Is It Possible?

The new CEO at Xerox “wants its 130,000 employees to get over the past, take more initiative, become more fearless and be more frank and impatient with one another to ratchet up performance.”  Good luck.

She is not the only executive who has wanted to energize their company’s employees, make them more independent and outspoken.  In this case, she has the advantage of not asking others to do what she can’t do herself, according to an account in Sunday’s New York Times.  Her own history at Xerox demonstrates the boldness and courage she wants to develop in others. But does she know how hard it is to get others to change? (See “Xerox’s New Chief Tries to Redefine Its Culture.”)

It’s hard to change one individual.  Personal habits are ingrained, stubborn.  But a culture, that web of assumptions, values, ideologies and manners that provide stability and orientation to a multiplicity of lives, what hope is there for changing that?  Typically, we are born into a culture.  One by one, we learn to adapt to it.  How can we make it responsive to new demands?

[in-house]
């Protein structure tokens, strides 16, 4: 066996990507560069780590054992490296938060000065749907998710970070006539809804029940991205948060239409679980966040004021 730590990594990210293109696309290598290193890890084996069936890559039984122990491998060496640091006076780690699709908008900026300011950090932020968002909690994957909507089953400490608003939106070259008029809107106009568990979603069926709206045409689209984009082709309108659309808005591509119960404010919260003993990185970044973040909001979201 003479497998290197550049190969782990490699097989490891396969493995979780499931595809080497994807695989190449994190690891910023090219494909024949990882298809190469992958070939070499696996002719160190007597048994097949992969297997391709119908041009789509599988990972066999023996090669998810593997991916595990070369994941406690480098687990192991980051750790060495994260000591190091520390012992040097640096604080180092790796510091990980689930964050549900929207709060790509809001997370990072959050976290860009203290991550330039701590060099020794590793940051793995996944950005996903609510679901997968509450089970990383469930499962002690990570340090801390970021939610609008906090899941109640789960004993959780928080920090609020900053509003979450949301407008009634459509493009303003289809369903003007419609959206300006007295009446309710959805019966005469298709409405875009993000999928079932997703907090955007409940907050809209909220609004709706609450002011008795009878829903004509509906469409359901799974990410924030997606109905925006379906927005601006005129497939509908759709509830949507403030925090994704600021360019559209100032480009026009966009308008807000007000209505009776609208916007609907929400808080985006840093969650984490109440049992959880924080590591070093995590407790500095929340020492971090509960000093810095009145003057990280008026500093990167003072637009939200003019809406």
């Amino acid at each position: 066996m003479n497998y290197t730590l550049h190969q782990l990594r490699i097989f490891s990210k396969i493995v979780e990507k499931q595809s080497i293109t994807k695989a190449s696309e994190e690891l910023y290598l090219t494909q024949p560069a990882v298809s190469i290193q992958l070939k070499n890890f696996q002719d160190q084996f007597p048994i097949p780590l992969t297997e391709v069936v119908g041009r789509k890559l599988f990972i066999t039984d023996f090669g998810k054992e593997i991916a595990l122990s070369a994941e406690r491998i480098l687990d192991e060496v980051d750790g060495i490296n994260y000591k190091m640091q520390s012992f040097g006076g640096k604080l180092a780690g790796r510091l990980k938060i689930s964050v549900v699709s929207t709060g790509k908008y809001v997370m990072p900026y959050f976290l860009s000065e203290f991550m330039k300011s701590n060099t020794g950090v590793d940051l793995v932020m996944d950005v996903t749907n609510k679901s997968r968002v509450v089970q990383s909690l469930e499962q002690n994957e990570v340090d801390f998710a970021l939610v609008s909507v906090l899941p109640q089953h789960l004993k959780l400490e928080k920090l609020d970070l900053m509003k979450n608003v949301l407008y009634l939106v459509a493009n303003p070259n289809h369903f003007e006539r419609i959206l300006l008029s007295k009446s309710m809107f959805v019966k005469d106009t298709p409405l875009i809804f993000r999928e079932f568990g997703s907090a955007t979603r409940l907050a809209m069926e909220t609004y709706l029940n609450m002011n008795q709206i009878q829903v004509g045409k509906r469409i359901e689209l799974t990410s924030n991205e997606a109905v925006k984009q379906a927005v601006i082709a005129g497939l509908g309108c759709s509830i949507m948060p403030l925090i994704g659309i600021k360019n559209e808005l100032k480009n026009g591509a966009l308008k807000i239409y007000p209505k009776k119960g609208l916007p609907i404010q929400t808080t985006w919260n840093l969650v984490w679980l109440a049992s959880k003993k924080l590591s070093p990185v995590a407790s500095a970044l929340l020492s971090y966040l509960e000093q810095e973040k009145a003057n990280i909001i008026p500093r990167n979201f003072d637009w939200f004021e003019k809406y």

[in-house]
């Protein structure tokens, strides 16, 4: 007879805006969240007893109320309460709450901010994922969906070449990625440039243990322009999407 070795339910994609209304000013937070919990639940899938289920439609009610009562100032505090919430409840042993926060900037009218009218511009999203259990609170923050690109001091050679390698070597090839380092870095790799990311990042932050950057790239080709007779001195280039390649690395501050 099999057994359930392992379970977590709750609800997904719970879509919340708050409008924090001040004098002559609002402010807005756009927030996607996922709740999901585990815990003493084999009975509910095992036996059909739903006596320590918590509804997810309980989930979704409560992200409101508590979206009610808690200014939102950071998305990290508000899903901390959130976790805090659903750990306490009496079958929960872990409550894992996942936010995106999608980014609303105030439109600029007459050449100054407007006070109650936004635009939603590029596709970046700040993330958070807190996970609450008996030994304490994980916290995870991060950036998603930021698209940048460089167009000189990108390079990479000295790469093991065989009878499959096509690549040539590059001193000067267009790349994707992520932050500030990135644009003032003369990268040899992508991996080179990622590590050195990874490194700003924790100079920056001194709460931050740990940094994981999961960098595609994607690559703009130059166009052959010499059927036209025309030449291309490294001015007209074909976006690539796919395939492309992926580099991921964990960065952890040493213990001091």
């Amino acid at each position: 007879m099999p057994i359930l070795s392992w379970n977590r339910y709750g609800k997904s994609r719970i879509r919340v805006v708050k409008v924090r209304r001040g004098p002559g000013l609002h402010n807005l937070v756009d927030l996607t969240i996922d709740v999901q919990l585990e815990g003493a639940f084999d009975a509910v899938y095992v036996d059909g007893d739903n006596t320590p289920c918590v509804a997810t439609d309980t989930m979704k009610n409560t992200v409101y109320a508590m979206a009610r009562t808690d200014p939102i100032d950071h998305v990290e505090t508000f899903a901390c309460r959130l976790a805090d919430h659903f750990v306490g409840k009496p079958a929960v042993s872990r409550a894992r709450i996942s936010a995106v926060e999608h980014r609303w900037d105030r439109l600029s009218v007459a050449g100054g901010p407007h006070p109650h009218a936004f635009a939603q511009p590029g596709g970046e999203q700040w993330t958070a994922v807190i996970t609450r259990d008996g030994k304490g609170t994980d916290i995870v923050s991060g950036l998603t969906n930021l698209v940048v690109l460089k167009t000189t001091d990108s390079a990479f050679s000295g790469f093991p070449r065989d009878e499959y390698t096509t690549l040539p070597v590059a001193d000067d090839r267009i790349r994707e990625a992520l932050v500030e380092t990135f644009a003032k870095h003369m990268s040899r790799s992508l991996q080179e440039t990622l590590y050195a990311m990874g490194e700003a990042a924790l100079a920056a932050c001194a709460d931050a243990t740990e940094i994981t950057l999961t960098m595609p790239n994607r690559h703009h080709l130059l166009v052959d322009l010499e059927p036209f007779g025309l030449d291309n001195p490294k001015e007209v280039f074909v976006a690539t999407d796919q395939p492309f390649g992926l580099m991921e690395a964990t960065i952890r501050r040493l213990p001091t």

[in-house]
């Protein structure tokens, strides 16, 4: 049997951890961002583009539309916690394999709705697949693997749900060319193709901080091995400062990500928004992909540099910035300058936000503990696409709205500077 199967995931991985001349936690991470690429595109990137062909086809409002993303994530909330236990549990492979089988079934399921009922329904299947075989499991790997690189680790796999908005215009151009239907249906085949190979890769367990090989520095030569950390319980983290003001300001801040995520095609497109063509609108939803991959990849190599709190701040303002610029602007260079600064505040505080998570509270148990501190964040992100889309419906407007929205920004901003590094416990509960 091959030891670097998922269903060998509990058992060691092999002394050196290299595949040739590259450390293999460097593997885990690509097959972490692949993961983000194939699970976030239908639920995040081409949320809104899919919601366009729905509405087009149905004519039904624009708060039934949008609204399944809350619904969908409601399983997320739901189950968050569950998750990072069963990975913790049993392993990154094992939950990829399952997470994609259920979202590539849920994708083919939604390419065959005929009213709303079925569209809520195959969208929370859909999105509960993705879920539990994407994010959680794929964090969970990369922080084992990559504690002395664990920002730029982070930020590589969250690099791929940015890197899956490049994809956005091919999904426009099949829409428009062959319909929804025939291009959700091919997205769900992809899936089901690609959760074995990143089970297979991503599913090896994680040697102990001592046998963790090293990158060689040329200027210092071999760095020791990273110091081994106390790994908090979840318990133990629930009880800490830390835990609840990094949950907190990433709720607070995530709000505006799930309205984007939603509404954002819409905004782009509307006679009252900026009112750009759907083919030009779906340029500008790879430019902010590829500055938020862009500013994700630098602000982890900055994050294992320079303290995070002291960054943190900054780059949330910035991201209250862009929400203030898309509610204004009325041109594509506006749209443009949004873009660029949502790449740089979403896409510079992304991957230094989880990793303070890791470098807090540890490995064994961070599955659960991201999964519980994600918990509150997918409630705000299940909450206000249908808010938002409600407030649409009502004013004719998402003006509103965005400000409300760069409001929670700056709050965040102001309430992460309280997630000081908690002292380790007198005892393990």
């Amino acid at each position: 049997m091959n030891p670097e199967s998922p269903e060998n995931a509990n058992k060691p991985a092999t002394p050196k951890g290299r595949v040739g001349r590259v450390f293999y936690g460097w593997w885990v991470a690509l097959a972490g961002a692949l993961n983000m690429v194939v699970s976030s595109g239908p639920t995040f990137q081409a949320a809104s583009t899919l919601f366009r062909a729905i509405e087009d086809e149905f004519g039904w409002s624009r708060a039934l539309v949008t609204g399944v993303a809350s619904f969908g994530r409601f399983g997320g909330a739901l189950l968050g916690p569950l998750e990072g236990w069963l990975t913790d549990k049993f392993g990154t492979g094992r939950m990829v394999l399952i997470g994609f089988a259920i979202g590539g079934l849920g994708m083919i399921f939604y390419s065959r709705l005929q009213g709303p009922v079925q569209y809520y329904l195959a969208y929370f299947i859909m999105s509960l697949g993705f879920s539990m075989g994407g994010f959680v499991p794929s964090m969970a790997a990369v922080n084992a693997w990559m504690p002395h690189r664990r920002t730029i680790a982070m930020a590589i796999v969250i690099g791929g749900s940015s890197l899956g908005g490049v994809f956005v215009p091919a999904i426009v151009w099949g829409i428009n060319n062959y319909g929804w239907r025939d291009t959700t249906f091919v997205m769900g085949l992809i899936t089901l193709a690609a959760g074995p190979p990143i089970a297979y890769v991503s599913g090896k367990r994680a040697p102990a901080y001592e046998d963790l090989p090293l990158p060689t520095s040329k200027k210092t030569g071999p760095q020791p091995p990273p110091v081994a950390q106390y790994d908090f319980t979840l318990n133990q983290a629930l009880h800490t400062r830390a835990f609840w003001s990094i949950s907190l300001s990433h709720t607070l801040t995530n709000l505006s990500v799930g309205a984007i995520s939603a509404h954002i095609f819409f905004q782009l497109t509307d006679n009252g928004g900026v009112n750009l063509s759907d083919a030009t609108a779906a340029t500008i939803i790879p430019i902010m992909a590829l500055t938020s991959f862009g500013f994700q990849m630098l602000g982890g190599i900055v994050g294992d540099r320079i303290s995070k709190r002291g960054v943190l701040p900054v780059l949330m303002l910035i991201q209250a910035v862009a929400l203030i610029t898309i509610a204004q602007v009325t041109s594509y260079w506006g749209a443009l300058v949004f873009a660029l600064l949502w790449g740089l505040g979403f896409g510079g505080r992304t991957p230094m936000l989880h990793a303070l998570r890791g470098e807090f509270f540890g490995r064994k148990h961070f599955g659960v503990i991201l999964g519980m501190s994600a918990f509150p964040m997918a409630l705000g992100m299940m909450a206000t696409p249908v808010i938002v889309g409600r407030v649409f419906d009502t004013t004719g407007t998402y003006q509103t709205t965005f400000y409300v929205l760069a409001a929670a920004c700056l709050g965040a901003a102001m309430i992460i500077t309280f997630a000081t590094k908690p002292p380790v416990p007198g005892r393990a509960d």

The key is encountering our need for security.  For a new culture to work, it has to offer the promise of eventually making us feel more secure than the old culture did.  Those who move from one country to another obviously have to adapt and change to the new culture they find – or they will not succeed.  And those who find things rapidly changing around them, as in a revolution or an ecological disaster, also must change to survive.  What will motivate a group of employees to relinquish a familiar source of security for a new, as yet untested one?

No doubt the need to change is what underlies the quest at Xerox.  The business world demands it.  But to take that change seriously, the old culture of the corporation has to start to feel unstable, unworkable, a source of insecurity.  Workers must feel that they have to give up familiar ways of doing business.  If the change does not come to feel essential, inescapable, the whole effort will stall.  Carrots alone won’t work.  It will take sticks.

Otherwise, the fledgling new culture will die a thousand tiny deaths.  Unreturned phone calls, misplaced memos, forgotten directives, raised eyebrows, late meetings, neglected bits of information, rumors, misunderstandings – these will accumulate until the initiative gradually disappears.

Inexorably, the established forces of tradition and security will defeat her.  The old culture will prevail, seamlessly binding individuals into its web, as it was designed to do.